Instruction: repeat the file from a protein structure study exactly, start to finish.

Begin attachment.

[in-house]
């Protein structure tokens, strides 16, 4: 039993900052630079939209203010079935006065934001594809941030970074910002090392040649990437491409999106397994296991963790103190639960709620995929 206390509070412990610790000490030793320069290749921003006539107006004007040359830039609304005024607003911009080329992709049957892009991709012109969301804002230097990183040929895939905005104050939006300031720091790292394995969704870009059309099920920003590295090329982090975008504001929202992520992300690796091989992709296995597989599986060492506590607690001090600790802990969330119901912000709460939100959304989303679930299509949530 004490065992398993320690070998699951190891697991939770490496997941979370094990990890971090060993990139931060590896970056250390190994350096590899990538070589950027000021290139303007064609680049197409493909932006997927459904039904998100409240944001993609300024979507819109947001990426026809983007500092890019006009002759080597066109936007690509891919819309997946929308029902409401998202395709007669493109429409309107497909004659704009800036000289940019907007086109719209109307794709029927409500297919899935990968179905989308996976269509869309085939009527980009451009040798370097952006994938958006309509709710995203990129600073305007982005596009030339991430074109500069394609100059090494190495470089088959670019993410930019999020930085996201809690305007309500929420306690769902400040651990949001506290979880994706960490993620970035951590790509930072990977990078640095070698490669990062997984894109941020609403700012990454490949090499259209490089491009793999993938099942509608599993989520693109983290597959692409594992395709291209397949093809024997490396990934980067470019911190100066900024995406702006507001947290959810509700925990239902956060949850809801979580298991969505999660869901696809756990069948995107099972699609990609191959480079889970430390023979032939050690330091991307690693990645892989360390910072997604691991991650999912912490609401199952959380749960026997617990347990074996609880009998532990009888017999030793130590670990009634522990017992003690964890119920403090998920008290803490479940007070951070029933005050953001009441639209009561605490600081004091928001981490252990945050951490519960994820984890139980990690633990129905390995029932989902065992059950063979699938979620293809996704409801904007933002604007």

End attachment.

[in-house]
């Protein structure tokens, strides 16, 4: 039993900052630079939209203010079935006065934001594809941030970074910002090392040649990437491409999106397994296991963790103190639960709620995929 206390509070412990610790000490030793320069290749921003006539107006004007040359830039609304005024607003911009080329992709049957892009991709012109969301804002230097990183040929895939905005104050939006300031720091790292394995969704870009059309099920920003590295090329982090975008504001929202992520992300690796091989992709296995597989599986060492506590607690001090600790802990969330119901912000709460939100959304989303679930299509949530 004490065992398993320690070998699951190891697991939770490496997941979370094990990890971090060993990139931060590896970056250390190994350096590899990538070589950027000021290139303007064609680049197409493909932006997927459904039904998100409240944001993609300024979507819109947001990426026809983007500092890019006009002759080597066109936007690509891919819309997946929308029902409401998202395709007669493109429409309107497909004659704009800036000289940019907007086109719209109307794709029927409500297919899935990968179905989308996976269509869309085939009527980009451009040798370097952006994938958006309509709710995203990129600073305007982005596009030339991430074109500069394609100059090494190495470089088959670019993410930019999020930085996201809690305007309500929420306690769902400040651990949001506290979880994706960490993620970035951590790509930072990977990078640095070698490669990062997984894109941020609403700012990454490949090499259209490089491009793999993938099942509608599993989520693109983290597959692409594992395709291209397949093809024997490396990934980067470019911190100066900024995406702006507001947290959810509700925990239902956060949850809801979580298991969505999660869901696809756990069948995107099972699609990609191959480079889970430390023979032939050690330091991307690693990645892989360390910072997604691991991650999912912490609401199952959380749960026997617990347990074996609880009998532990009888017999030793130590670990009634522990017992003690964890119920403090998920008290803490479940007070951070029933005050953001009441639209009561605490600081004091928001981490252990945050951490519960994820984890139980990690633990129905390995029932989902065992059950063979699938979620293809996704409801904007933002604007």